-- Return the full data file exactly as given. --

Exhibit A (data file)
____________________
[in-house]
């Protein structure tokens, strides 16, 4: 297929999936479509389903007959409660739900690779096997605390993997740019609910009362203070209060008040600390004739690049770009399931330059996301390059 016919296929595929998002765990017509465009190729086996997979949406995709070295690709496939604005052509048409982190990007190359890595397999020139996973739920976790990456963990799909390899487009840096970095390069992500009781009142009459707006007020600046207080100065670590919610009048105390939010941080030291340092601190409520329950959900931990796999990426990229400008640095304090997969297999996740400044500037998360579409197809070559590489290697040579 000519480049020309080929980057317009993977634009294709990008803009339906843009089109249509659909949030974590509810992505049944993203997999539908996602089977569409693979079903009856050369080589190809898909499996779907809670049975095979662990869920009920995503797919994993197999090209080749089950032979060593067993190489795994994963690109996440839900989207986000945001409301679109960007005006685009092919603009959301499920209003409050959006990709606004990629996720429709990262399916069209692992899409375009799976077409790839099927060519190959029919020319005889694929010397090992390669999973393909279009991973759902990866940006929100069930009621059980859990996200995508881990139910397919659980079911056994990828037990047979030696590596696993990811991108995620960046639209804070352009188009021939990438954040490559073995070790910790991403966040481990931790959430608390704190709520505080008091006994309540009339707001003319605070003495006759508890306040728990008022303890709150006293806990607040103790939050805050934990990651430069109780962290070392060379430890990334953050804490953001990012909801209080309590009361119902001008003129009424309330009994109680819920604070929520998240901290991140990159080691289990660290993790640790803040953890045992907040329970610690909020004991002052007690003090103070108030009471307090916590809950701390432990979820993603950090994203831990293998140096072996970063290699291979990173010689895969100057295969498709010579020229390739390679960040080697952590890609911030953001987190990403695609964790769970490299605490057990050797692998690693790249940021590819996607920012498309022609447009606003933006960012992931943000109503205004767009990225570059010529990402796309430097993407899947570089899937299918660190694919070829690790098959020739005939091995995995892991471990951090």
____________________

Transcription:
[in-house]
């Protein structure tokens, strides 16, 4: 297929999936479509389903007959409660739900690779096997605390993997740019609910009362203070209060008040600390004739690049770009399931330059996301390059 016919296929595929998002765990017509465009190729086996997979949406995709070295690709496939604005052509048409982190990007190359890595397999020139996973739920976790990456963990799909390899487009840096970095390069992500009781009142009459707006007020600046207080100065670590919610009048105390939010941080030291340092601190409520329950959900931990796999990426990229400008640095304090997969297999996740400044500037998360579409197809070559590489290697040579 000519480049020309080929980057317009993977634009294709990008803009339906843009089109249509659909949030974590509810992505049944993203997999539908996602089977569409693979079903009856050369080589190809898909499996779907809670049975095979662990869920009920995503797919994993197999090209080749089950032979060593067993190489795994994963690109996440839900989207986000945001409301679109960007005006685009092919603009959301499920209003409050959006990709606004990629996720429709990262399916069209692992899409375009799976077409790839099927060519190959029919020319005889694929010397090992390669999973393909279009991973759902990866940006929100069930009621059980859990996200995508881990139910397919659980079911056994990828037990047979030696590596696993990811991108995620960046639209804070352009188009021939990438954040490559073995070790910790991403966040481990931790959430608390704190709520505080008091006994309540009339707001003319605070003495006759508890306040728990008022303890709150006293806990607040103790939050805050934990990651430069109780962290070392060379430890990334953050804490953001990012909801209080309590009361119902001008003129009424309330009994109680819920604070929520998240901290991140990159080691289990660290993790640790803040953890045992907040329970610690909020004991002052007690003090103070108030009471307090916590809950701390432990979820993603950090994203831990293998140096072996970063290699291979990173010689895969100057295969498709010579020229390739390679960040080697952590890609911030953001987190990403695609964790769970490299605490057990050797692998690693790249940021590819996607920012498309022609447009606003933006960012992931943000109503205004767009990225570059010529990402796309430097993407899947570089899937299918660190694919070829690790098959020739005939091995995995892991471990951090």